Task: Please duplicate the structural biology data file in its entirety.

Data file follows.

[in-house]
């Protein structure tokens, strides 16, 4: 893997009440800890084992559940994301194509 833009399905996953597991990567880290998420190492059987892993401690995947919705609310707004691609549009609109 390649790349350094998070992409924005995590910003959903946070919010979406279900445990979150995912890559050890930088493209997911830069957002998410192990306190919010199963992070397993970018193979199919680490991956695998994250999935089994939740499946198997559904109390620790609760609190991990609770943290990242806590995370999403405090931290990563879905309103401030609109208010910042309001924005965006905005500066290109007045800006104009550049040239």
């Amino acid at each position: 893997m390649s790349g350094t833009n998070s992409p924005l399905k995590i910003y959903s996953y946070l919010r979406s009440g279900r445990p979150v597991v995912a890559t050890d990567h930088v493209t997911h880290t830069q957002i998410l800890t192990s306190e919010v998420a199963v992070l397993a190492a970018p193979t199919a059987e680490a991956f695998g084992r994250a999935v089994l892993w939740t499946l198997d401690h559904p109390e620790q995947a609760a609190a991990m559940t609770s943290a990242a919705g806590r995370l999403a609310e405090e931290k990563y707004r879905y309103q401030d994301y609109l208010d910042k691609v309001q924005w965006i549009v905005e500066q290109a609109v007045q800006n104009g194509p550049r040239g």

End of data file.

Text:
[in-house]
């Protein structure tokens, strides 16, 4: 893997009440800890084992559940994301194509 833009399905996953597991990567880290998420190492059987892993401690995947919705609310707004691609549009609109 390649790349350094998070992409924005995590910003959903946070919010979406279900445990979150995912890559050890930088493209997911830069957002998410192990306190919010199963992070397993970018193979199919680490991956695998994250999935089994939740499946198997559904109390620790609760609190991990609770943290990242806590995370999403405090931290990563879905309103401030609109208010910042309001924005965006905005500066290109007045800006104009550049040239």
């Amino acid at each position: 893997m390649s790349g350094t833009n998070s992409p924005l399905k995590i910003y959903s996953y946070l919010r979406s009440g279900r445990p979150v597991v995912a890559t050890d990567h930088v493209t997911h880290t830069q957002i998410l800890t192990s306190e919010v998420a199963v992070l397993a190492a970018p193979t199919a059987e680490a991956f695998g084992r994250a999935v089994l892993w939740t499946l198997d401690h559904p109390e620790q995947a609760a609190a991990m559940t609770s943290a990242a919705g806590r995370l999403a609310e405090e931290k990563y707004r879905y309103q401030d994301y609109l208010d910042k691609v309001q924005w965006i549009v905005e500066q290109a609109v007045q800006n104009g194509p550049r040239g």